Restrictions. First, as noted, some things cannot be contracted away by the employee. One of the most common requests by employers is to stop the employee from reporting any negative information about them to the federal, state, or local government, or even making public statements about the company in any forum. Typically, such prior restraints on speech to the government are unenforceable. For example, you cannot require your employee to give up their right to report discrimination to the EEOC or to refuse to cooperate with any EEOC investigation. The employee can, however, agree not to file a discrimination lawsuit against the company and/or agree that he or she has not been discriminated against in any way. Such an agreement can make a later complaint harder to sustain. Note that special rules apply if the company is asking an employee who is forty or older to waive age discrimination claims. The statutory scheme for age discrimination has very specific requirements for the language of the waiver and rules for its enforceability that are different from those applicable to other types of discrimination.
Reporting Crimes. Further, a company cannot require or ask a former employee not to report suspected crimes or fraud that occurred during their tenure or require them not to speak to law enforcement agents. But a severance agreement may include a statement by the employee that he or she is either not aware of any illegal activity or that such activity was reported to the employer at the time the employee became aware of it. Again, such a statement helps protect against an employee who decides weeks, months, or even years after their employment ends that they want to cause economic or other damage to the company by trying to retaliate against them for their perceived unfair treatment.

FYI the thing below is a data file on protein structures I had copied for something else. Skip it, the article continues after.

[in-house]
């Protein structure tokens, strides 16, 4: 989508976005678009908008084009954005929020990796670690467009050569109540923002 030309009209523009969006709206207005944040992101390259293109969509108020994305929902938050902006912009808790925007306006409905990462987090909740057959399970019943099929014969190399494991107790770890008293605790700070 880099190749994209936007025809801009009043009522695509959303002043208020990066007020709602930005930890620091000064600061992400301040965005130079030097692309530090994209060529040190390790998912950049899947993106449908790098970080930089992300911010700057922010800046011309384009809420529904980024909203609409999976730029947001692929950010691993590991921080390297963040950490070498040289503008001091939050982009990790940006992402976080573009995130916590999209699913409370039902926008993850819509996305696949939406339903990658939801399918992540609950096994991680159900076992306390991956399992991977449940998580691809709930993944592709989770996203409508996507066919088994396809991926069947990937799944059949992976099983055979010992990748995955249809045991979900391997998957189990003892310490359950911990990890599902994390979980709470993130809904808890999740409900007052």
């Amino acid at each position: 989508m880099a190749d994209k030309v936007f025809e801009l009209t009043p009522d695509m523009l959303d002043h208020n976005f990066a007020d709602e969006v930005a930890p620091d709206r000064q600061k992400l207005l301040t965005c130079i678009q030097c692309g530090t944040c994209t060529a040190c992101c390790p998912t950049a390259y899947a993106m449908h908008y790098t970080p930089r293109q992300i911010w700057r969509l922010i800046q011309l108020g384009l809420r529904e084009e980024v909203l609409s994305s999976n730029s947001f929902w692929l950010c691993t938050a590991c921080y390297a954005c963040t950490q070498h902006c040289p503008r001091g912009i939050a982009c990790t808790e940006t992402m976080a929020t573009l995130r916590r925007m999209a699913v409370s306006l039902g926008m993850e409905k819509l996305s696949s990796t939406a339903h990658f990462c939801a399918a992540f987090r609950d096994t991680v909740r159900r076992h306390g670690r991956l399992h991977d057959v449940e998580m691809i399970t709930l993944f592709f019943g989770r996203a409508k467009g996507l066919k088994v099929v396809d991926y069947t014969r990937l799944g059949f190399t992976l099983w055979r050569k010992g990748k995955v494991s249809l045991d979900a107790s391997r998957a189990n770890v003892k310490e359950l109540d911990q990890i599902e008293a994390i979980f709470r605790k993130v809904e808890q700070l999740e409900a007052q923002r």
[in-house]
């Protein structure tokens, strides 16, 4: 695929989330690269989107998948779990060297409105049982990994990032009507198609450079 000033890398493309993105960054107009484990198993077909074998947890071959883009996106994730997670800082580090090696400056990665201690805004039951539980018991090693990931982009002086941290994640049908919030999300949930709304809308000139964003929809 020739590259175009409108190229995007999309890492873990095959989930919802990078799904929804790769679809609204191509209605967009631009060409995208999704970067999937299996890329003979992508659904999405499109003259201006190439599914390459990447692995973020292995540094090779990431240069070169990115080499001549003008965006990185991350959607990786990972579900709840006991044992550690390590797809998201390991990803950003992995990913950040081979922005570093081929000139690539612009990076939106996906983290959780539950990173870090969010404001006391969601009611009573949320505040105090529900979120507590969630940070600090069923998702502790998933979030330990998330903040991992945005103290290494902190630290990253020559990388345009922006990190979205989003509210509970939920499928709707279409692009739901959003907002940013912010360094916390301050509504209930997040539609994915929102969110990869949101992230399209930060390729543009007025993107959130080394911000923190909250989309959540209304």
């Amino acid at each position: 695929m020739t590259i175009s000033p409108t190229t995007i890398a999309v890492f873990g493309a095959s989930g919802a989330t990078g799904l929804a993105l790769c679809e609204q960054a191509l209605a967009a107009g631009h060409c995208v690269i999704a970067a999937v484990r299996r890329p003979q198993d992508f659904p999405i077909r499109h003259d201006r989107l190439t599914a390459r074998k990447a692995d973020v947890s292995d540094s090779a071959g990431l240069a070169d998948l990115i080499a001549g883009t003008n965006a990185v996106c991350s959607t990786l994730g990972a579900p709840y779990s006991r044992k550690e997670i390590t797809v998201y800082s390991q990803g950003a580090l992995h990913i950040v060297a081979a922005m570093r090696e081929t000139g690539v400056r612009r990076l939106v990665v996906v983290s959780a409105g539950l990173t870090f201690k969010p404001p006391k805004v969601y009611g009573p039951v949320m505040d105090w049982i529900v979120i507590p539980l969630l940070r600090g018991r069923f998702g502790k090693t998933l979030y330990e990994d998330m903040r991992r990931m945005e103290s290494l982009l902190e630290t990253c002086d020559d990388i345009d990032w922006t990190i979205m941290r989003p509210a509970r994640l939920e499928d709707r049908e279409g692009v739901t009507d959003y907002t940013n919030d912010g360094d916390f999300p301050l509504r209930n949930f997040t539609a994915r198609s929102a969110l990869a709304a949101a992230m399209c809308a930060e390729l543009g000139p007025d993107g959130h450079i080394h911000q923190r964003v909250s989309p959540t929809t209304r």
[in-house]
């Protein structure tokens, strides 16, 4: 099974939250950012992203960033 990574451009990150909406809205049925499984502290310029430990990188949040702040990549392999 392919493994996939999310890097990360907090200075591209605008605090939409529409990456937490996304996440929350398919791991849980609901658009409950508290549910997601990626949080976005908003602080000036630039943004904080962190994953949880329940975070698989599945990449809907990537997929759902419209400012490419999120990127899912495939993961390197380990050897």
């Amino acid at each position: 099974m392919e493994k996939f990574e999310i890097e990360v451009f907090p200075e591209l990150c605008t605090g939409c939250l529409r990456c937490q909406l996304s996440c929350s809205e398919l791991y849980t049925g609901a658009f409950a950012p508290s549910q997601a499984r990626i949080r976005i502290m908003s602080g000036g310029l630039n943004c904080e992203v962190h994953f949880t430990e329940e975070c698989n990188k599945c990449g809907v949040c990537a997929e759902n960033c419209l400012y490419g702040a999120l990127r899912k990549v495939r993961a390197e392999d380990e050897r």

Protect Your Business: Ask for a Free Consultation
As you can see, there are many considerations in preparing a valid and enforceable severance agreement. If you need help negotiating or drafting a severance agreement with an employee who has either resigned voluntarily or is being laid off or terminated, you need experienced, qualified legal advice from attorneys with experience handling the end of employment relationships. The attorneys at Oberheiden, P.C. can assist you with transitioning an employee to a former employee while lessening the chances that the employee will turn negative or litigious. All initial consultations are free and completely confidential. Call one of us today.